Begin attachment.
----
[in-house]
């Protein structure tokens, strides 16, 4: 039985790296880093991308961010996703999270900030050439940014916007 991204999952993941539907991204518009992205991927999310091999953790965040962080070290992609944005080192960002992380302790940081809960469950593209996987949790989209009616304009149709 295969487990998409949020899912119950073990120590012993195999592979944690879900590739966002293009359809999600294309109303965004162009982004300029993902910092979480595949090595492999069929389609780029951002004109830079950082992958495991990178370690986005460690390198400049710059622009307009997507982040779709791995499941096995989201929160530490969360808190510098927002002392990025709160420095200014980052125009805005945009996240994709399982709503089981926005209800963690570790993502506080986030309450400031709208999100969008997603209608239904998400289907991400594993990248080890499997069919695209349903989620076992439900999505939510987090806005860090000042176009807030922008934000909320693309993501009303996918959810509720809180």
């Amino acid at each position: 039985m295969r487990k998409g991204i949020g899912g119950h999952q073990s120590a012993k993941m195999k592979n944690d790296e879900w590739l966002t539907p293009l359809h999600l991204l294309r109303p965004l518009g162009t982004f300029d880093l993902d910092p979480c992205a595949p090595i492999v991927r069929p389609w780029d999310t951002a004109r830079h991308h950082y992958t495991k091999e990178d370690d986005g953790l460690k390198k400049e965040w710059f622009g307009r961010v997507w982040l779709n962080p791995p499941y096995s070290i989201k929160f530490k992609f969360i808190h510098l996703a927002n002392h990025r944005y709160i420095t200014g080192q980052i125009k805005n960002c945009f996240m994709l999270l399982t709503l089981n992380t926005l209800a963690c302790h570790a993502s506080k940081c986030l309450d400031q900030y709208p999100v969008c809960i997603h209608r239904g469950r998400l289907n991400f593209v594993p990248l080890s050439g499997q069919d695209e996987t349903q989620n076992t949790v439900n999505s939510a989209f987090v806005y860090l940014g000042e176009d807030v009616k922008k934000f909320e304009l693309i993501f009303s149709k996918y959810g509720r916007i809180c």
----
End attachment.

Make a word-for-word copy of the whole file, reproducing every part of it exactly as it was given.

[in-house]
């Protein structure tokens, strides 16, 4: 039985790296880093991308961010996703999270900030050439940014916007 991204999952993941539907991204518009992205991927999310091999953790965040962080070290992609944005080192960002992380302790940081809960469950593209996987949790989209009616304009149709 295969487990998409949020899912119950073990120590012993195999592979944690879900590739966002293009359809999600294309109303965004162009982004300029993902910092979480595949090595492999069929389609780029951002004109830079950082992958495991990178370690986005460690390198400049710059622009307009997507982040779709791995499941096995989201929160530490969360808190510098927002002392990025709160420095200014980052125009805005945009996240994709399982709503089981926005209800963690570790993502506080986030309450400031709208999100969008997603209608239904998400289907991400594993990248080890499997069919695209349903989620076992439900999505939510987090806005860090000042176009807030922008934000909320693309993501009303996918959810509720809180």
């Amino acid at each position: 039985m295969r487990k998409g991204i949020g899912g119950h999952q073990s120590a012993k993941m195999k592979n944690d790296e879900w590739l966002t539907p293009l359809h999600l991204l294309r109303p965004l518009g162009t982004f300029d880093l993902d910092p979480c992205a595949p090595i492999v991927r069929p389609w780029d999310t951002a004109r830079h991308h950082y992958t495991k091999e990178d370690d986005g953790l460690k390198k400049e965040w710059f622009g307009r961010v997507w982040l779709n962080p791995p499941y096995s070290i989201k929160f530490k992609f969360i808190h510098l996703a927002n002392h990025r944005y709160i420095t200014g080192q980052i125009k805005n960002c945009f996240m994709l999270l399982t709503l089981n992380t926005l209800a963690c302790h570790a993502s506080k940081c986030l309450d400031q900030y709208p999100v969008c809960i997603h209608r239904g469950r998400l289907n991400f593209v594993p990248l080890s050439g499997q069919d695209e996987t349903q989620n076992t949790v439900n999505s939510a989209f987090v806005y860090l940014g000042e176009d807030v009616k922008k934000f909320e304009l693309i993501f009303s149709k996918y959810g509720r916007i809180c």